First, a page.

Uber, the popular ride sharing app, has taken a lot of business from taxi companies and changed the way people buy rides today. Not surprisingly, it’s run into its fair share of opposition and controversy. Back in August, we wrote about how the United Spinal Association was opposing Uber’s presence in New York City because most Uber drives don’t have wheelchair accessible cars. Specifically, they accused Uber of “poaching taxi drivers that can accommodate wheelchair users, stopping all the progress we made.”

But now five different disability rights groups have come out in support of Uber’s NYC presence. The groups include Community Options Inc., The Macula Vision Research Foundation, My Blind Spot, Open Doors Organization, and Prevent Blindness.

According to them, Uber has made it much easier for disabled people to get rides. Some taxi drivers choose not to stop for disabled people. However, Uber drivers don’t know whether or not their customer is disabled when they accept their trip request. Also, some taxi drivers take blind people on inefficient routes. But Uber’s GPS tracked system encourages honest, efficient driving.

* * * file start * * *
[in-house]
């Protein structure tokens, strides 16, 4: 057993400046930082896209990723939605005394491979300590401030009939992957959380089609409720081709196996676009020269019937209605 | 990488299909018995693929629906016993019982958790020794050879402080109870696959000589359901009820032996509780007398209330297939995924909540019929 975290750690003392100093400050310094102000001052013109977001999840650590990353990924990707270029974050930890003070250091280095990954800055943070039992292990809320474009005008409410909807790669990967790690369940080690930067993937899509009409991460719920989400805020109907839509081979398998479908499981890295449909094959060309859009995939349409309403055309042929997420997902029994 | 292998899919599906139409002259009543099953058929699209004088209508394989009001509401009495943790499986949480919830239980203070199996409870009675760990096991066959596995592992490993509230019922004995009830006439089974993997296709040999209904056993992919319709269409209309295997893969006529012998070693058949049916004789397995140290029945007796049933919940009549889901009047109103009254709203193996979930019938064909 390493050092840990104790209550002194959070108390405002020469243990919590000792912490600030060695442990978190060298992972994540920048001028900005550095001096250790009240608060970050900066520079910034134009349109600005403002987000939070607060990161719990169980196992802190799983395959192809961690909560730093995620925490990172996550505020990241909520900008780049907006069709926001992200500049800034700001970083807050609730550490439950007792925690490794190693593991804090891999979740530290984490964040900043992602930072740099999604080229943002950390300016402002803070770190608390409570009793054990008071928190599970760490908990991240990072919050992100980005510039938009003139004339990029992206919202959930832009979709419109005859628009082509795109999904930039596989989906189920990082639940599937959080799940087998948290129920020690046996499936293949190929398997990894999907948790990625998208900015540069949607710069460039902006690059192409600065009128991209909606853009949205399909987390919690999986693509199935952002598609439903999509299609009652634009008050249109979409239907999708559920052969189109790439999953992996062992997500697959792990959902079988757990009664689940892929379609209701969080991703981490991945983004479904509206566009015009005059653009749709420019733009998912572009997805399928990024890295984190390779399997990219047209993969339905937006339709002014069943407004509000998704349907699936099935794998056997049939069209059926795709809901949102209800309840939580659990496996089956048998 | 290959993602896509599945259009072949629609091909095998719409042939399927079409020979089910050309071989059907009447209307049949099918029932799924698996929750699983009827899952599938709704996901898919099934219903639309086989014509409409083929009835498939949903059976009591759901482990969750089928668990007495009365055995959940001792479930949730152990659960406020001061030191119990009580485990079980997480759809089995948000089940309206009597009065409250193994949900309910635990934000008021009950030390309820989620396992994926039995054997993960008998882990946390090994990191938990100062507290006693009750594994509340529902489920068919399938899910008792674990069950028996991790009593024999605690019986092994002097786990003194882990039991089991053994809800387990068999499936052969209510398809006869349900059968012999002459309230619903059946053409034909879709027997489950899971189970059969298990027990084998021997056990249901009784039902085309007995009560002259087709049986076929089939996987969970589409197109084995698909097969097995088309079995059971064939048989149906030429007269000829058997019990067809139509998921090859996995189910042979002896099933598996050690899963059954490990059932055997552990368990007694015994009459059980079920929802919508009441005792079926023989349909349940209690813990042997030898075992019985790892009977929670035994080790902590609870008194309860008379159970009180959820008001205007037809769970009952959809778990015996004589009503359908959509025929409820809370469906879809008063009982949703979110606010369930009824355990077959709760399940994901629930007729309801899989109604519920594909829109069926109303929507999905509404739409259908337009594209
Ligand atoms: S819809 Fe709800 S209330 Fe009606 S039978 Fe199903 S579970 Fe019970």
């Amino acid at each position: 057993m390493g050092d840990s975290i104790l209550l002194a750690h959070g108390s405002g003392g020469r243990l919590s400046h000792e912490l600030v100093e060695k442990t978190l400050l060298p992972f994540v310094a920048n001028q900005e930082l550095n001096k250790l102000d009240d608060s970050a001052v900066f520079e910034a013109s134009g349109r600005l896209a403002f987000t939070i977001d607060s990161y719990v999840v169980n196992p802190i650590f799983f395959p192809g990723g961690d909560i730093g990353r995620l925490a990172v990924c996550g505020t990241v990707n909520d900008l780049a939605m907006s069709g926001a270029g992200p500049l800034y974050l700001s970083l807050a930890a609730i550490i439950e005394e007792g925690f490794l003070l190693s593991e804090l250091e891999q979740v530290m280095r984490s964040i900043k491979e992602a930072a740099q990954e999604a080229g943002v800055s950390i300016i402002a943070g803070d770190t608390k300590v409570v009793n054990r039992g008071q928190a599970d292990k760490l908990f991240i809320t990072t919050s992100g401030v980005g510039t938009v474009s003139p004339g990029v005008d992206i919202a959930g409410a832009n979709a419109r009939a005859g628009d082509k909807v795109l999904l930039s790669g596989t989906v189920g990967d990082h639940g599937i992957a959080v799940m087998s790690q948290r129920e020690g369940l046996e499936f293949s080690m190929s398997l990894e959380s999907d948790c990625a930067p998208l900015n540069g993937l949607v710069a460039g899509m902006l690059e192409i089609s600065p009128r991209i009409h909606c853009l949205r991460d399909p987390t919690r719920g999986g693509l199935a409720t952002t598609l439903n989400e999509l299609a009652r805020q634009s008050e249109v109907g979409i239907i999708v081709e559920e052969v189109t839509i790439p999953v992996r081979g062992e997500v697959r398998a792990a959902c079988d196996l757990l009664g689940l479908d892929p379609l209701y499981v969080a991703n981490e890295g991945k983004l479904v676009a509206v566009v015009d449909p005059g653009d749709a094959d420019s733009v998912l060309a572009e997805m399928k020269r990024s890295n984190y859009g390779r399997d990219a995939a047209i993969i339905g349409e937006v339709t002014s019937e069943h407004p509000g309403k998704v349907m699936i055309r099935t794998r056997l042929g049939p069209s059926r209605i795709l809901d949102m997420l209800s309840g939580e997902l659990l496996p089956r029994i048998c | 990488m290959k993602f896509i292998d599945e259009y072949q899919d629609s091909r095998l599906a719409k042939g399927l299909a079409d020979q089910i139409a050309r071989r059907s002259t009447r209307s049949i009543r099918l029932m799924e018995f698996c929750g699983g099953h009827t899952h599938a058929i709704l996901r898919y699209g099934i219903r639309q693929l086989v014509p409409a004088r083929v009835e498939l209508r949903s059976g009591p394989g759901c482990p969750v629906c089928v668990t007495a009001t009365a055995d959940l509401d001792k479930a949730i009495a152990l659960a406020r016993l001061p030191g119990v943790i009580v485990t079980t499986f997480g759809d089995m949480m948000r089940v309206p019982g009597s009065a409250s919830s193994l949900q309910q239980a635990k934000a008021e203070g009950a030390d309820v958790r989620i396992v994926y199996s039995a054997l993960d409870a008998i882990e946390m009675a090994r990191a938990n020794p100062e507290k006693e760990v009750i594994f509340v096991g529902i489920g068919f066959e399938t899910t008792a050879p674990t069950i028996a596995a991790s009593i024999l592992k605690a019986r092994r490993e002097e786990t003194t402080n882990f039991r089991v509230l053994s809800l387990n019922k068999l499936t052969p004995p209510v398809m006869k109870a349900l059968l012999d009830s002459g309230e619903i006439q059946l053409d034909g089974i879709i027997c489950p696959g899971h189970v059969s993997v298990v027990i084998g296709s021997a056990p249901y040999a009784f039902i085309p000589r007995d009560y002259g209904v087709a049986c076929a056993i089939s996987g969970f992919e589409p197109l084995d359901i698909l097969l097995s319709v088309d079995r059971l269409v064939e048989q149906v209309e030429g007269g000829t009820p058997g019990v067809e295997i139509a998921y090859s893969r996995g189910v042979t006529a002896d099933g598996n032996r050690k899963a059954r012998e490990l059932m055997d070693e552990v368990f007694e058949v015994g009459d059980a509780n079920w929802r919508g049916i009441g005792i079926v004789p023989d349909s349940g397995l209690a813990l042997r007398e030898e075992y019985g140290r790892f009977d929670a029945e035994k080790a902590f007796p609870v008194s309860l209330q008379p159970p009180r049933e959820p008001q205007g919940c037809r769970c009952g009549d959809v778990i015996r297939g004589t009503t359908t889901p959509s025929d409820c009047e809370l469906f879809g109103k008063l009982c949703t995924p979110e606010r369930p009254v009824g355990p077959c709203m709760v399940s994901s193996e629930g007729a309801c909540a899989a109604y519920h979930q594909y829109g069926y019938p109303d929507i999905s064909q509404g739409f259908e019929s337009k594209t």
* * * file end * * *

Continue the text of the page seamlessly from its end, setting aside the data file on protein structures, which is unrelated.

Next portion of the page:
“Uber’s technology helps increase mobility for… riders and… we are humbled to have the support of these accessibility community leaders whose work is so important for people across the country and across New York state,” said Josh Mohrer, Uber NY’s general manager. “Uber has worked closely with members of the accessibility community to improve the app, and we are constantly innovating and exploring new ways to better serve all people with disabilities.”